Correll has done many projects where the MIT Center teams with private companies. Asked how he thought the U.S. Xpress project would compare with others, Correll said he was “getting a sense … that this is a great project.”

“U.S. Xpress is right there with us every week going back and forth, so that is a key ingredient,” he added.

Correll added that the project “plays to our strength in the freight lab,” given the data coming off of ELDs and TMS. “It gives me a lot of confidence,” he said. 

Projects that the MIT Center has conducted with other companies could be just a small part of a bigger problem a company is facing, with the goal being to provide an opportunity for students working on their master’s thesis or capstone to “partner with industry on a real problem,” Rice said.

But in other cases, the work the MIT Center completes is adopted as part of strategy by the company that has entered a cooperative agreement with the school. 

For example, without disclosing the identity of the firm, Rice said the center had worked with “a large product manufacturer” that was “suffering from inaccurate data” on inventory on the shelves and shelf availability in general. 

Working with data provided by retailers, Rice said, “we used that to help them predict when there are phantom inventories, when inventories indicate there is stock on the shelf but there isn’t.”

He described that situation as a “deadly case.” The tool devised by the MIT Center, Rice said, “resulted in a very large amount of savings.”

The MIT Center this year will graduate about 80 students who will earn one of two degrees: a master’s of applied science in supply chain management or a master’s of engineering in supply chain management. The latter group tends to go on to earn a Ph.D., Rice said.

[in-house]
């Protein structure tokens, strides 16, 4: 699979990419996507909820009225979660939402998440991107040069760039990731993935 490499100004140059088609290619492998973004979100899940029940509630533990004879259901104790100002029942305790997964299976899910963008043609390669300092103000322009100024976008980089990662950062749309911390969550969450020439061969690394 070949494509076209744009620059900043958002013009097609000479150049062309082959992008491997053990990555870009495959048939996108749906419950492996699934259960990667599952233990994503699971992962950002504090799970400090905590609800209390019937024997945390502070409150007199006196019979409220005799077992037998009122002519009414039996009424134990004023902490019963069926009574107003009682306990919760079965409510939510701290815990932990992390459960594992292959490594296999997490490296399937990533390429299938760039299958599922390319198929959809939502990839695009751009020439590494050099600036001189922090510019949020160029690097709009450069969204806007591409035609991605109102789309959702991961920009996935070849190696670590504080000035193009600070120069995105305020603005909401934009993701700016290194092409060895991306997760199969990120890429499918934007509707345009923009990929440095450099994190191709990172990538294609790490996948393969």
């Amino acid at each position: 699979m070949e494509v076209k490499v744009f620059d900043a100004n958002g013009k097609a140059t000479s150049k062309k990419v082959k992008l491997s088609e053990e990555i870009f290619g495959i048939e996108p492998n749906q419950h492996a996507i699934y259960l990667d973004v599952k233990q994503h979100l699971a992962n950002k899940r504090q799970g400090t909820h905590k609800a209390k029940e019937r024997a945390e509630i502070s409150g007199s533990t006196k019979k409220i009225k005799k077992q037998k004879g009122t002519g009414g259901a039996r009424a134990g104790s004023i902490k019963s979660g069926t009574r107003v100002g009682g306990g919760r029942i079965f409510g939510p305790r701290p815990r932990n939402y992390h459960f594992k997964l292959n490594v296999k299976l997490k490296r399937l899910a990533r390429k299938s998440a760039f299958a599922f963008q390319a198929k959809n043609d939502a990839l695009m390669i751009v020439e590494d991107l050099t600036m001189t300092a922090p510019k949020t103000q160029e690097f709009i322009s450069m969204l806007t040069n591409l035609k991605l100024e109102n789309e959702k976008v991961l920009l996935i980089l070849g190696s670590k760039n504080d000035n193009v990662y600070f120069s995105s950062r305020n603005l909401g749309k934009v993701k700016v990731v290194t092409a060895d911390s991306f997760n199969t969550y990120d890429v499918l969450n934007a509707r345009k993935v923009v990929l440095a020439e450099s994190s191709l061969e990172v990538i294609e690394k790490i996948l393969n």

The school also has remote programs around the world and graduates about 200 people annually, Rice said. “Thousands” of students are enrolled in online education programs as well. 

Big shippers like Amazon and Apple often hire MIT Center students, Rice said, but there have been graduates who go into trucking firms. “So where they end up is very interesting,” he said. “The demand for our students totally outstrips supply.”

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John Kingston

John has an almost 40-year career covering commodities, most of the time at S&P Global Platts. He created the Dated Brent benchmark, now the world’s most important crude oil marker. He was Director of Oil, Director of News, the editor in chief of Platts Oilgram News and the “talking head” for Platts on numerous media outlets, including CNBC, Fox Business and Canada’s BNN. He covered metals before joining Platts and then spent a year running Platts’ metals business as well. He was awarded the International Association of Energy Economics Award for Excellence in Written Journalism in 2015. In 2010, he won two Corporate Achievement Awards from McGraw-Hill, an extremely rare accomplishment, one for steering coverage of the BP Deepwater Horizon disaster and the other for the launch of a public affairs television show, Platts Energy Week.